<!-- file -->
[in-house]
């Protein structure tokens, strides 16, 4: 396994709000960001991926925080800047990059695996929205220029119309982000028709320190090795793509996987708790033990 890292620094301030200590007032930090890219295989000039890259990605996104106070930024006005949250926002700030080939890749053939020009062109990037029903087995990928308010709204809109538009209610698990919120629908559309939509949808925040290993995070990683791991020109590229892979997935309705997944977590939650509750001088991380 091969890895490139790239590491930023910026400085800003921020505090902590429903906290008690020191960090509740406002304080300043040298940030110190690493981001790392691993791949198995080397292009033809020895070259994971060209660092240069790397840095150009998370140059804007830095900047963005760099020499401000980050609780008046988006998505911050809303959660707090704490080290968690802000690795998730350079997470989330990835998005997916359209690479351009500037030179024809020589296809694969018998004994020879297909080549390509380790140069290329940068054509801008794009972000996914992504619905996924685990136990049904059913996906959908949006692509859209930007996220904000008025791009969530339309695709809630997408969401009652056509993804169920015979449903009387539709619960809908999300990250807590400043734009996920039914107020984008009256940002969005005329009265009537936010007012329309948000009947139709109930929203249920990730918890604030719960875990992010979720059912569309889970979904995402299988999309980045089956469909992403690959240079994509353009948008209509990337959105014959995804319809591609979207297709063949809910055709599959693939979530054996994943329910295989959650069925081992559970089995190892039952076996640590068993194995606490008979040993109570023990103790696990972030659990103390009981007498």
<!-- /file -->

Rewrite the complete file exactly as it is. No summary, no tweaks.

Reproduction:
[in-house]
């Protein structure tokens, strides 16, 4: 396994709000960001991926925080800047990059695996929205220029119309982000028709320190090795793509996987708790033990 890292620094301030200590007032930090890219295989000039890259990605996104106070930024006005949250926002700030080939890749053939020009062109990037029903087995990928308010709204809109538009209610698990919120629908559309939509949808925040290993995070990683791991020109590229892979997935309705997944977590939650509750001088991380 091969890895490139790239590491930023910026400085800003921020505090902590429903906290008690020191960090509740406002304080300043040298940030110190690493981001790392691993791949198995080397292009033809020895070259994971060209660092240069790397840095150009998370140059804007830095900047963005760099020499401000980050609780008046988006998505911050809303959660707090704490080290968690802000690795998730350079997470989330990835998005997916359209690479351009500037030179024809020589296809694969018998004994020879297909080549390509380790140069290329940068054509801008794009972000996914992504619905996924685990136990049904059913996906959908949006692509859209930007996220904000008025791009969530339309695709809630997408969401009652056509993804169920015979449903009387539709619960809908999300990250807590400043734009996920039914107020984008009256940002969005005329009265009537936010007012329309948000009947139709109930929203249920990730918890604030719960875990992010979720059912569309889970979904995402299988999309980045089956469909992403690959240079994509353009948008209509990337959105014959995804319809591609979207297709063949809910055709599959693939979530054996994943329910295989959650069925081992559970089995190892039952076996640590068993194995606490008979040993109570023990103790696990972030659990103390009981007498």